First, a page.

Jared: [00:30:56] But what has happened, you know, really in the last 20 years is the world is recognized. Wow, they’re on to something we could all look at all this evidence. We need to take advantage of this as well. And the concept is growing broadly. You know, I’d say in the states, we’re we’re pretty far behind, I think, largely because our health care system is not single payer, right? We’re all about getting people drugs, charging them to come visit the doctor, not giving them their own tools to optimize their health or preventative medicine properly. But even in the U.S., things are catching up and people are starting to recognize how important this is.
Jesse: [00:31:28] I know. I think this was before we were recording, we were talking about. You tell me about, you know, studies have been done on the effects of nature as as we’re talking about. Can you tell me a little bit about the things that we have studied that we can conclude? And then I can repeat this because I’m sure it’s going to get meaty? What are we missing? Do you think we should be working on next?
Jared: [00:31:53] Yeah. So I’ll say historically, there’s been kind of two types of studies. One is observational, right? So the biggest and the one I like I like to point to is a meta study. So it’s actually an aggregation of about 10 other studies that looked at where people live and their proximity to green. So how much green is around their house? And I think in total, if you combine all the studies, it was like over eight million individuals that they tracked and they looked at relative greenness around their house and they found for every 10 percent increase in greenness, there was a four percent reduction in all cause mortality. Regardless of what coverage you provided.
Jared: [00:32:30] So that’s telling us very, very clearly that you just you prevent disease by living around nature, right? There’s less premature mortality. So that’s huge and that’s a big observational study and there’s been a ton of those looking at different things. There’s also been a bunch of small interventional studies and interventional meaning. They’ll take a dozen people have, you know, some of them sit in the park, some of them walk in a city and then measure their mood, measure their biomarkers, measure their cognitive performance afterwards.
Jared: [00:32:58] And they keep seeing that the group that sits in the park is happier, right? They have better memory. They’re able to focus on things. Their blood pressure has gone down, as I mentioned in the group, walking in the city seen one of those benefits. So those are all you know. That’s great and it’s small scale and the observational stuff is big scale. But we don’t have is tracking individuals over the course of their lives, like throughout the course of a week. How are you behaving?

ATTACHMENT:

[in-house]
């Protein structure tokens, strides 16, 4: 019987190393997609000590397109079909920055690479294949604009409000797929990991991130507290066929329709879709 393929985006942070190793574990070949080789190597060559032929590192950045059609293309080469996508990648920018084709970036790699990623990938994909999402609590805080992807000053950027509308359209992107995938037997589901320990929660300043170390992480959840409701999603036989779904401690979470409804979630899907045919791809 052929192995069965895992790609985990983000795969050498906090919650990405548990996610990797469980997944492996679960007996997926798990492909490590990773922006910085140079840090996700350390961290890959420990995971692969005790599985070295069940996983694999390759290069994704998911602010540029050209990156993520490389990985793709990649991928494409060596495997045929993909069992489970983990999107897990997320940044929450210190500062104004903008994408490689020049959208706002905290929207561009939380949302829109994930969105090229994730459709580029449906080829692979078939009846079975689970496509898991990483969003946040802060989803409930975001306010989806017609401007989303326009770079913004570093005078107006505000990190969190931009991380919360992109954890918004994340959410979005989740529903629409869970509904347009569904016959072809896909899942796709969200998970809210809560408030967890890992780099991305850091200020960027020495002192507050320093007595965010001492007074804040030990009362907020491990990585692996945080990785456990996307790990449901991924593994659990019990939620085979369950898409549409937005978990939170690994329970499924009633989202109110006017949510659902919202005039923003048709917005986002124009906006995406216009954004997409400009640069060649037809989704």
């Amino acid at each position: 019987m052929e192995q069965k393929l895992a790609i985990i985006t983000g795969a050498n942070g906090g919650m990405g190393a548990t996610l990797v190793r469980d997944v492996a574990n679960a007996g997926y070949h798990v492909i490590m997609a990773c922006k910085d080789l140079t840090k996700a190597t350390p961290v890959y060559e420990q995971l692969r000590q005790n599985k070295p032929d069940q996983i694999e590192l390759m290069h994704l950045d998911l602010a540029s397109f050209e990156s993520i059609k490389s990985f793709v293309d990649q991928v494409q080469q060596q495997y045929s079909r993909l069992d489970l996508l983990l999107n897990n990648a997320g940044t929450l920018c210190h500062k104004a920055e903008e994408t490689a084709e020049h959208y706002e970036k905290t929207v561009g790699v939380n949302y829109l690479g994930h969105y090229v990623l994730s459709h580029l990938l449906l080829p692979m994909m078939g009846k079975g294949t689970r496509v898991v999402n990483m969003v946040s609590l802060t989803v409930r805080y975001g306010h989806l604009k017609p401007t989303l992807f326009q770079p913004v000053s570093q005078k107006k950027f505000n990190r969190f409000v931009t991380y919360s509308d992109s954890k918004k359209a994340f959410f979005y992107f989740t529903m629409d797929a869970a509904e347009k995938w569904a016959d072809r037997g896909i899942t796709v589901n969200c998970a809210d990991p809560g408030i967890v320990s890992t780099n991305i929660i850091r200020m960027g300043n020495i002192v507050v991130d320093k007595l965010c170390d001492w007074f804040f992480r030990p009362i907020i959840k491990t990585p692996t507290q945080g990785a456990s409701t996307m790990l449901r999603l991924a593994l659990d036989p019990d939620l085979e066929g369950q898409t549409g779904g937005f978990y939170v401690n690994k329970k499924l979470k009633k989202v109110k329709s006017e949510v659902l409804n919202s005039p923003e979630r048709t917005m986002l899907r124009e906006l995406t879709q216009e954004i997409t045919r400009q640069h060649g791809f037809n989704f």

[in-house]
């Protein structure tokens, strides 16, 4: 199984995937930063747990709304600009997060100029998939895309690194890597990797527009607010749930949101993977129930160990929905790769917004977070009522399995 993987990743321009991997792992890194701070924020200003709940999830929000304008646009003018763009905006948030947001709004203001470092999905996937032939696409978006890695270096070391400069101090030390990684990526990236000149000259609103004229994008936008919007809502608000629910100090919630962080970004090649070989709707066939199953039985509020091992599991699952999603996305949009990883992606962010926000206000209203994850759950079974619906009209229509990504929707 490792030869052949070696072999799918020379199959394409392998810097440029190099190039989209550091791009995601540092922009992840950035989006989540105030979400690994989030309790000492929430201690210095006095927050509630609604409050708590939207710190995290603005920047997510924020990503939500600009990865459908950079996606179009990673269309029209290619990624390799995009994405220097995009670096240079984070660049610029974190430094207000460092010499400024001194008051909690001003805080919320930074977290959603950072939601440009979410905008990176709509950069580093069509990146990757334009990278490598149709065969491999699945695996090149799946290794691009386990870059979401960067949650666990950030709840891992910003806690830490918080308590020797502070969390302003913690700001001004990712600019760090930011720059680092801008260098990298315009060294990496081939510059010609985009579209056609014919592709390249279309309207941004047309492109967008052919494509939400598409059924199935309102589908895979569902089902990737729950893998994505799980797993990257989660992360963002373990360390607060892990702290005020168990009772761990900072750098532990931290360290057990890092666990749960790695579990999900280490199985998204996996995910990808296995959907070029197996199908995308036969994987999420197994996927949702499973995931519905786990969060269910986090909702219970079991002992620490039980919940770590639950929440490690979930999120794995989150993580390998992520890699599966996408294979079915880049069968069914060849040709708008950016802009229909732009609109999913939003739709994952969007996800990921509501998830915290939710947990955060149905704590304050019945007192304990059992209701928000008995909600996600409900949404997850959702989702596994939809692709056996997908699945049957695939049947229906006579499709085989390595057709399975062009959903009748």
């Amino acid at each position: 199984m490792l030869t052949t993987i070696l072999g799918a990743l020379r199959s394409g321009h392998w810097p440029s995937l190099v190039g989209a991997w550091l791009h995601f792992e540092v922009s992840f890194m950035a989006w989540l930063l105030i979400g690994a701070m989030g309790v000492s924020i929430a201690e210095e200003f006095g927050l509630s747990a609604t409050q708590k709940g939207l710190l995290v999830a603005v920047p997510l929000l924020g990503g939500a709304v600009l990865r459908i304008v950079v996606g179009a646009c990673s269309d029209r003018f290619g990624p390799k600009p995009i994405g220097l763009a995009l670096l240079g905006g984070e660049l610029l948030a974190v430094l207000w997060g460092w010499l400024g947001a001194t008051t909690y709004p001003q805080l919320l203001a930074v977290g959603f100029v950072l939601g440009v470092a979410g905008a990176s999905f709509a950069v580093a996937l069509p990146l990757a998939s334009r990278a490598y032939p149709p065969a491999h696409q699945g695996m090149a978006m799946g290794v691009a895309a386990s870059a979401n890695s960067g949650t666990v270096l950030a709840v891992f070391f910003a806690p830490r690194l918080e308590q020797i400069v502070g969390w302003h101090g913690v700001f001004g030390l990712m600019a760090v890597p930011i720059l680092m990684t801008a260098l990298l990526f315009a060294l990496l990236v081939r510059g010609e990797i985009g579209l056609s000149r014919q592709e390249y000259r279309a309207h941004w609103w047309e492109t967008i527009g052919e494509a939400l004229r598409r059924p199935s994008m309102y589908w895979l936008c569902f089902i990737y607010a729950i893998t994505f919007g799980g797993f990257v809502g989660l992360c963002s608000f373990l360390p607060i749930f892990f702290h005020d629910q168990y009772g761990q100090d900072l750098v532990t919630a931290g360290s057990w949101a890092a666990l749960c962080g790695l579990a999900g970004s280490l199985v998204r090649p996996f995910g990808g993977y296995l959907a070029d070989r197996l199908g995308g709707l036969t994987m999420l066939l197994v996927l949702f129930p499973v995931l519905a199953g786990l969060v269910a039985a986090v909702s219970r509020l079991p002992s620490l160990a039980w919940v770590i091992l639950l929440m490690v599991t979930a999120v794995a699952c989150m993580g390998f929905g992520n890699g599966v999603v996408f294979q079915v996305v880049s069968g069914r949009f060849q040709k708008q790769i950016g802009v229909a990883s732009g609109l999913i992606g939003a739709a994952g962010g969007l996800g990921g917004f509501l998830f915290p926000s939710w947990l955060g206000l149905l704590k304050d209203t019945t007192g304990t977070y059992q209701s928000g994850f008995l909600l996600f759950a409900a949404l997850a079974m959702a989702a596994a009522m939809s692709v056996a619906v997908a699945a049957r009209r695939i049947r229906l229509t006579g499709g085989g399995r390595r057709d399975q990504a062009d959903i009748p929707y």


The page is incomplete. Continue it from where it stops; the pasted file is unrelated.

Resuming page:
Jared: [00:33:24] And that’s exactly what our Nature Dose does. And now monitors your time inside, outside and close to nature throughout the course of your life, not just for a 10-minute walk in the park. And so we’ll really be able to see going forward if we pair our data with health outcomes or other biomarkers or Fitbit watches or rings. Exactly what is the impact? Do we see that people that get outside are sleeping better? Do we see that their heart rate variability has improved? Maybe there. Do we see that they recover from exercise faster? All of those things we will be able to study in depth, not just over a single intervention, but over the course of their life.
Jesse: [00:34:03] It makes me wonder. You personally, I mean, you’re your data guy, obviously, but I kind of wonder like given the nature in the emergency going by my house, think you can hear that.
Jared: [00:34:22] Yeah.
Jesse: [00:34:25] Just take a minute. Five fire alarm, apparently. All right. So given the like mission of the company, it makes me think. I don’t know. I don’t know. Calling you a romantic is the right word, but it seems like you’re trying to save humanity from itself. Is that is there a spirit of that or are you just like, I just love the numbers?
Jared: [00:34:53] Yes. Well, I’m fascinated by both. I mean, I love numbers and I love nature. So this is like the perfect combination for me. Yeah, there is definitely a sense that we can do a lot of good with this. You know, it’s hard to say like you never like, take a bite of something and it’s just phenomenal. It’s just delicious and you want to share it right? Someone like me that spend a lot of time outside and really receive tremendous benefit from it.